— Donald J. Trump (@realDonaldTrump) December 29, 2017
This tweet, liked by over 200,000 people, comes from a man whose campaign for presidency was partially based on backing the fossil fuel industry and bringing jobs to the energy sector. He also appointed Scott Pruitt, who has extensive ties to the oil and gas industry, as head of the EPA. Could that have anything to do with his motivations for spreading this kind of information?
So how does social media alter facts and influence the public? Quite simply, actually. Social media does not filter fake news from actual. Sometimes social media apps can work like wiki pages. Everyone can write what they please and others can add to it even if what was originally stated is not authentic. It is hearsay.
However, because it is on the internet and has been reposted thousands of times, gaining broad exposure, it is viewed as factual. Not by any means! Here is one well-known tweet and example of the spread of misinformation from, once again, Mr. Trump:
The concept of global warming was created by and for the Chinese in order to make U.S. manufacturing non-competitive.
— Donald J. Trump (@realDonaldTrump) November 6, 2012
Cue the jaw drop. If the most important representative of our country is guilty of feeding the public false information, it becomes pretty apparent to see how easy it is for people to become confused with the different information they see. In reality, the only way to become educated is to take the time to research this subject and not simply take headlines and social media posts as fact.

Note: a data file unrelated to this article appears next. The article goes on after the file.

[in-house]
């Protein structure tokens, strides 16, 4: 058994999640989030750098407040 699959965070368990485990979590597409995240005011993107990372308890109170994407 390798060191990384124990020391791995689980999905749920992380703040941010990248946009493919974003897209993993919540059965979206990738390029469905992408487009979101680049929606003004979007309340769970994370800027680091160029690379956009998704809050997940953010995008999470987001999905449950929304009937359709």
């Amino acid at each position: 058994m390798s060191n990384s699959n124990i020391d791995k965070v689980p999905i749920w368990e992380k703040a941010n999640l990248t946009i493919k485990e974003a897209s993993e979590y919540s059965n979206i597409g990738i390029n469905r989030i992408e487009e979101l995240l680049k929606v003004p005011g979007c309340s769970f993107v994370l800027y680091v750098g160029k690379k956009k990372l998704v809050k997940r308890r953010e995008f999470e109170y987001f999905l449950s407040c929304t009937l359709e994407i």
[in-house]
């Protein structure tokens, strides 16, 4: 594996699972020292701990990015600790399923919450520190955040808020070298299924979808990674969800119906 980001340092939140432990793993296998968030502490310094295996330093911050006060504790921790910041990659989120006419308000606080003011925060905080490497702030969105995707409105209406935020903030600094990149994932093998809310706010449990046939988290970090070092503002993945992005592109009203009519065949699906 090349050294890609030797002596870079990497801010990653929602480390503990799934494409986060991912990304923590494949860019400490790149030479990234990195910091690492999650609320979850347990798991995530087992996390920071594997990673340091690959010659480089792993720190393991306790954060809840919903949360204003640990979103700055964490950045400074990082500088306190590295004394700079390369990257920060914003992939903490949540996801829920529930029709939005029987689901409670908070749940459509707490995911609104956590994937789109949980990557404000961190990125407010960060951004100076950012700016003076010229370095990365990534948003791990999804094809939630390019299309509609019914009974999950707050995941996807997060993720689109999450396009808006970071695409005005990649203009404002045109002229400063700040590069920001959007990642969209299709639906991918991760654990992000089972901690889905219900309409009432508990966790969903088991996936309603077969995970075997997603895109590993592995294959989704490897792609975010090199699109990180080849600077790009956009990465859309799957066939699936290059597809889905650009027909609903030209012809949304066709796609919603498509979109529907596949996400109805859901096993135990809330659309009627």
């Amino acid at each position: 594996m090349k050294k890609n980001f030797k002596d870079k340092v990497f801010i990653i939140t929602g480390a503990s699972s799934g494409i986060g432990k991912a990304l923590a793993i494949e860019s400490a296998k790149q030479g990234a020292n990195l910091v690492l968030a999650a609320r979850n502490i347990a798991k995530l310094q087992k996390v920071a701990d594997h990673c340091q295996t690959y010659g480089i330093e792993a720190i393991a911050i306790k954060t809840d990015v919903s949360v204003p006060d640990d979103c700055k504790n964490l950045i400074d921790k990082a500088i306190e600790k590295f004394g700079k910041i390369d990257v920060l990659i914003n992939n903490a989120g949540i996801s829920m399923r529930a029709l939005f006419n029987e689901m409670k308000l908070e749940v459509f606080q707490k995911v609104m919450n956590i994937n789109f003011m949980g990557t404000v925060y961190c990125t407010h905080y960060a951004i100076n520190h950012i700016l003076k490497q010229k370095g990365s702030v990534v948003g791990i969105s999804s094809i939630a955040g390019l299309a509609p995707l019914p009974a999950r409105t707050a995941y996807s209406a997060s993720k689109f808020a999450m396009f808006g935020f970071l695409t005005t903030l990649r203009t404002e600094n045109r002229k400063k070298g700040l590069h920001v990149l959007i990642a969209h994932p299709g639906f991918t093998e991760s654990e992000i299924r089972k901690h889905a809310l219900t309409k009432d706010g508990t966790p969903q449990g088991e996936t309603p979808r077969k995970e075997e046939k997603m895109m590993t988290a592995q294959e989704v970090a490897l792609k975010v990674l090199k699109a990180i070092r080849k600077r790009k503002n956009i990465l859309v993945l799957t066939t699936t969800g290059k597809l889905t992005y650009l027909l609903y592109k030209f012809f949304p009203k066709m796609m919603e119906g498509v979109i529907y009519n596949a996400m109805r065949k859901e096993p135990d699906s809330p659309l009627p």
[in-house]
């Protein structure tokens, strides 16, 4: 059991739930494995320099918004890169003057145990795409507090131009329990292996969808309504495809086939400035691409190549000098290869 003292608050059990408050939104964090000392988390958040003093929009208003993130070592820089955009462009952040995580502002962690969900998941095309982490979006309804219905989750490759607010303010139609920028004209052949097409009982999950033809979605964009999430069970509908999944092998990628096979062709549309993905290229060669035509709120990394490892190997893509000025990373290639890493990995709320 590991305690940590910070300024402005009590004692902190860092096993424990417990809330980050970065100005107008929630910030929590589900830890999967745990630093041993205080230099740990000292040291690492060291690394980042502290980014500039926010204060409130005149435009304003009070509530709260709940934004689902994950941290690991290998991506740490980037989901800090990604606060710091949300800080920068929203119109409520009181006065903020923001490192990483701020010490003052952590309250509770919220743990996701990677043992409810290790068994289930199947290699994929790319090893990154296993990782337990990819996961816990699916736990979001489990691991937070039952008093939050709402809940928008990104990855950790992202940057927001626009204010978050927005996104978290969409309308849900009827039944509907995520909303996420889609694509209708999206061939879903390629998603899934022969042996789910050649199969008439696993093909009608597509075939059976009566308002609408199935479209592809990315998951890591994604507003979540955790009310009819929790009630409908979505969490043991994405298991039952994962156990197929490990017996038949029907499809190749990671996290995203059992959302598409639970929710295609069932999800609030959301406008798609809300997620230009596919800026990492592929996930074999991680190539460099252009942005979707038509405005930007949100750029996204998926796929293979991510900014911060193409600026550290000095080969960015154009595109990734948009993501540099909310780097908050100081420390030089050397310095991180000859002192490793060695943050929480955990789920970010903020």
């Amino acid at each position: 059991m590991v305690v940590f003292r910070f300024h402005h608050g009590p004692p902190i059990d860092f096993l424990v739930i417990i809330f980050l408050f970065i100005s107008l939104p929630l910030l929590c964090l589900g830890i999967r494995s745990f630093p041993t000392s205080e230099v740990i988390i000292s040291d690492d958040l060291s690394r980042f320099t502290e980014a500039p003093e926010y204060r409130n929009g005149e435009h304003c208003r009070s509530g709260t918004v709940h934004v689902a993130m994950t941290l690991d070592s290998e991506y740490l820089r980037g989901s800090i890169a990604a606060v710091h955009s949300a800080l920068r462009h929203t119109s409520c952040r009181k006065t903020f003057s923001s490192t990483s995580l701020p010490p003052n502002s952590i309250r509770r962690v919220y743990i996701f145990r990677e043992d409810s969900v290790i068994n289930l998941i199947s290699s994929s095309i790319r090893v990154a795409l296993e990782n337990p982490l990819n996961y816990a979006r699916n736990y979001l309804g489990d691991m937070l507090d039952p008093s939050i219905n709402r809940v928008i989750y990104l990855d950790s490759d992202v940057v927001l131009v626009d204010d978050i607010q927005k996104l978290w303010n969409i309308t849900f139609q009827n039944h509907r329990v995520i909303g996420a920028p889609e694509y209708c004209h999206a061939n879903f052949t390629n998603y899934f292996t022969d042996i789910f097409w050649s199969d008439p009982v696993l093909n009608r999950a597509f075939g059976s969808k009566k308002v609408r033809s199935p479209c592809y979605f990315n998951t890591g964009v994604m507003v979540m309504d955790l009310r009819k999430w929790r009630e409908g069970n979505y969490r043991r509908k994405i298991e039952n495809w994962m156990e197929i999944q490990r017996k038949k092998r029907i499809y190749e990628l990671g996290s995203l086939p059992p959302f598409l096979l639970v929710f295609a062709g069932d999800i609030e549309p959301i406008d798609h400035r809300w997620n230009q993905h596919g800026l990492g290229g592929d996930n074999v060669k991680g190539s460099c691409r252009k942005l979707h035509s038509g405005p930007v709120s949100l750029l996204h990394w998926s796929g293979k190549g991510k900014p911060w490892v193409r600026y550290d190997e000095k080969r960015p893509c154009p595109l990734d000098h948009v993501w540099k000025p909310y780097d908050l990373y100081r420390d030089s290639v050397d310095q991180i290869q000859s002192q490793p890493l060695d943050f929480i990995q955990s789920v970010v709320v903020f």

Here are a few helpful tips on making sure your science news source is reliable and factual:
Start off with a news outlet that is well-known in the field of science. For example, Nature, Live Science, National Geographic, The Smithsonian, New Scientist, etc. Even The Guardian and The New York Times are great options!
Fact check or cross reference. If you find an article and are questioning its authenticity, check multiple news sources that have covered the same story. By cross referencing facts and matching statistics, you can assure yourself you have done the proper research and put in the extra effort to verify the claims.
Fact check using scientific articles. Many news articles that have been published, if it is not a new discovery, most likely have prior research or experimentation that have been recorded in a scientific article or literature review.